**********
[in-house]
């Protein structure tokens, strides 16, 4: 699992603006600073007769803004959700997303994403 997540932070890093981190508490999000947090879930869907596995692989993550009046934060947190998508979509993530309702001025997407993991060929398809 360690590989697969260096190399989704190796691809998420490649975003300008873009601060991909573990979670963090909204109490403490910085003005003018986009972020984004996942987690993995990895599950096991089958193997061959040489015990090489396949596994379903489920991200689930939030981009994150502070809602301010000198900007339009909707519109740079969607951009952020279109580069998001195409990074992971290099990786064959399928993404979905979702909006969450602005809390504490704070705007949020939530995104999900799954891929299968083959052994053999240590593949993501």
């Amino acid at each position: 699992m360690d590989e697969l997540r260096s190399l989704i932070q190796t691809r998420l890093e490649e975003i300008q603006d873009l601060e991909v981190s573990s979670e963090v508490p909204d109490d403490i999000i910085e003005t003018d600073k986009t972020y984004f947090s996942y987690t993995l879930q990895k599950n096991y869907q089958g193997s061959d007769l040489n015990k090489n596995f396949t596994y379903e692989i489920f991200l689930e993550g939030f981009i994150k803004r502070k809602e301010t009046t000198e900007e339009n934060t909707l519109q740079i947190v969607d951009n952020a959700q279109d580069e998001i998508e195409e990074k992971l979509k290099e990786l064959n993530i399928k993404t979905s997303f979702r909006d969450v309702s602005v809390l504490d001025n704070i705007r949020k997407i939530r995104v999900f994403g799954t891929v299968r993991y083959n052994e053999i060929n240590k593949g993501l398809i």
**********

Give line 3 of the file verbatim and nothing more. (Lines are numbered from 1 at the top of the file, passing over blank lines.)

């Amino acid at each position: 699992m360690d590989e697969l997540r260096s190399l989704i932070q190796t691809r998420l890093e490649e975003i300008q603006d873009l601060e991909v981190s573990s979670e963090v508490p909204d109490d403490i999000i910085e003005t003018d600073k986009t972020y984004f947090s996942y987690t993995l879930q990895k599950n096991y869907q089958g193997s061959d007769l040489n015990k090489n596995f396949t596994y379903e692989i489920f991200l689930e993550g939030f981009i994150k803004r502070k809602e301010t009046t000198e900007e339009n934060t909707l519109q740079i947190v969607d951009n952020a959700q279109d580069e998001i998508e195409e990074k992971l979509k290099e990786l064959n993530i399928k993404t979905s997303f979702r909006d969450v309702s602005v809390l504490d001025n704070i705007r949020k997407i939530r995104v999900f994403g799954t891929v299968r993991y083959n052994e053999i060929n240590k593949g993501l398809i």